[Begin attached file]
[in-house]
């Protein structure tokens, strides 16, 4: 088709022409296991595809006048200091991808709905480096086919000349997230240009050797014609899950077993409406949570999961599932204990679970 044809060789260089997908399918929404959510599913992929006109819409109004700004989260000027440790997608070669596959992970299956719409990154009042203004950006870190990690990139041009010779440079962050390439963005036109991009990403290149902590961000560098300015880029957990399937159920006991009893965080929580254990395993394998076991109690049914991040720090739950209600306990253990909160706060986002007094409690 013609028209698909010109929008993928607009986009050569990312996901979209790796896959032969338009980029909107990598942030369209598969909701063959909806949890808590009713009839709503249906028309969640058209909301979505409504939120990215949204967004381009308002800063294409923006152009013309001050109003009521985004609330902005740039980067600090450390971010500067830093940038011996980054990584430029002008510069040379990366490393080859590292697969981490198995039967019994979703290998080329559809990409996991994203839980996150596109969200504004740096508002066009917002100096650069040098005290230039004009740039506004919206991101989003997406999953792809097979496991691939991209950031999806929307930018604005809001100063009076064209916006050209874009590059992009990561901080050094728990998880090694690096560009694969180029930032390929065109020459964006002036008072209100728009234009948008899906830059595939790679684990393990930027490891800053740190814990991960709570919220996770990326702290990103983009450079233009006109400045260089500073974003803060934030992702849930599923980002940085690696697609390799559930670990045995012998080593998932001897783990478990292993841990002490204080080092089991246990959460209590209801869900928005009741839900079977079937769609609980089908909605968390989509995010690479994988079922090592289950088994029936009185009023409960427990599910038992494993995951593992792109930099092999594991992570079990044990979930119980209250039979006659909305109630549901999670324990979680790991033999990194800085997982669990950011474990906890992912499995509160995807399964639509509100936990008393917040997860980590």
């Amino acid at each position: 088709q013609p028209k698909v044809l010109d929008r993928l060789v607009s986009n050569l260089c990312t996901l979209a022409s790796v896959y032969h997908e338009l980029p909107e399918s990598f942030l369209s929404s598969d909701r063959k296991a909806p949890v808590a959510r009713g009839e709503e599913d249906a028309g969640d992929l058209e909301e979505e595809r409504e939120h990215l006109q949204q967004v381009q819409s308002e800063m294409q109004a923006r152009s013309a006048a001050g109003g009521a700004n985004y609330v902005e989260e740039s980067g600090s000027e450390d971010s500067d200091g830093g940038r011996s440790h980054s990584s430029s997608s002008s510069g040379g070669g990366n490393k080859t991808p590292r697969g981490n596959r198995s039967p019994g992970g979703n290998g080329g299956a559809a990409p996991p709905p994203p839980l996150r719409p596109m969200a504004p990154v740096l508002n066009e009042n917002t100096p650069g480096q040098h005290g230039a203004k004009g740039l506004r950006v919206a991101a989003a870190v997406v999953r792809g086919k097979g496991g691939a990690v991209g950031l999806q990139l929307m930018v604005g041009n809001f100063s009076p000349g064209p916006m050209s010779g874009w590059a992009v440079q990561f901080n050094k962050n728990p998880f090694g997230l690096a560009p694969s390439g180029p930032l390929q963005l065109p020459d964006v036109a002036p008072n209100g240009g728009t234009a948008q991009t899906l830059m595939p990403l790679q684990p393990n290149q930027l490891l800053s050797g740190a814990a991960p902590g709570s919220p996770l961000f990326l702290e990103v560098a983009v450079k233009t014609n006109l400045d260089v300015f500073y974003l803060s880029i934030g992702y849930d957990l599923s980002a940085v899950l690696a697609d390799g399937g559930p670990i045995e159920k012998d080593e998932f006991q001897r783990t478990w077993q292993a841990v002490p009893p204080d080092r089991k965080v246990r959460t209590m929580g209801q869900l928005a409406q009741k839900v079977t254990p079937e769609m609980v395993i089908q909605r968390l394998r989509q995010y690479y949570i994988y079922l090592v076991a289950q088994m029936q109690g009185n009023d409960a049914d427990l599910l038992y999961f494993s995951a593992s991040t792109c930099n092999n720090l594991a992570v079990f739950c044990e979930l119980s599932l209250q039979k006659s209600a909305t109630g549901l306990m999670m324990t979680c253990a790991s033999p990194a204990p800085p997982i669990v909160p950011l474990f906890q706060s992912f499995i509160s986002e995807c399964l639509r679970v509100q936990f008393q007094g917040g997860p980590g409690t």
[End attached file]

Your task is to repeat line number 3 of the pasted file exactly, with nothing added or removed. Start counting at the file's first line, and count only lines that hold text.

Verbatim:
């Amino acid at each position: 088709q013609p028209k698909v044809l010109d929008r993928l060789v607009s986009n050569l260089c990312t996901l979209a022409s790796v896959y032969h997908e338009l980029p909107e399918s990598f942030l369209s929404s598969d909701r063959k296991a909806p949890v808590a959510r009713g009839e709503e599913d249906a028309g969640d992929l058209e909301e979505e595809r409504e939120h990215l006109q949204q967004v381009q819409s308002e800063m294409q109004a923006r152009s013309a006048a001050g109003g009521a700004n985004y609330v902005e989260e740039s980067g600090s000027e450390d971010s500067d200091g830093g940038r011996s440790h980054s990584s430029s997608s002008s510069g040379g070669g990366n490393k080859t991808p590292r697969g981490n596959r198995s039967p019994g992970g979703n290998g080329g299956a559809a990409p996991p709905p994203p839980l996150r719409p596109m969200a504004p990154v740096l508002n066009e009042n917002t100096p650069g480096q040098h005290g230039a203004k004009g740039l506004r950006v919206a991101a989003a870190v997406v999953r792809g086919k097979g496991g691939a990690v991209g950031l999806q990139l929307m930018v604005g041009n809001f100063s009076p000349g064209p916006m050209s010779g874009w590059a992009v440079q990561f901080n050094k962050n728990p998880f090694g997230l690096a560009p694969s390439g180029p930032l390929q963005l065109p020459d964006v036109a002036p008072n209100g240009g728009t234009a948008q991009t899906l830059m595939p990403l790679q684990p393990n290149q930027l490891l800053s050797g740190a814990a991960p902590g709570s919220p996770l961000f990326l702290e990103v560098a983009v450079k233009t014609n006109l400045d260089v300015f500073y974003l803060s880029i934030g992702y849930d957990l599923s980002a940085v899950l690696a697609d390799g399937g559930p670990i045995e159920k012998d080593e998932f006991q001897r783990t478990w077993q292993a841990v002490p009893p204080d080092r089991k965080v246990r959460t209590m929580g209801q869900l928005a409406q009741k839900v079977t254990p079937e769609m609980v395993i089908q909605r968390l394998r989509q995010y690479y949570i994988y079922l090592v076991a289950q088994m029936q109690g009185n009023d409960a049914d427990l599910l038992y999961f494993s995951a593992s991040t792109c930099n092999n720090l594991a992570v079990f739950c044990e979930l119980s599932l209250q039979k006659s209600a909305t109630g549901l306990m999670m324990t979680c253990a790991s033999p990194a204990p800085p997982i669990v909160p950011l474990f906890q706060s992912f499995i509160s986002e995807c399964l639509r679970v509100q936990f008393q007094g917040g997860p980590g409690t």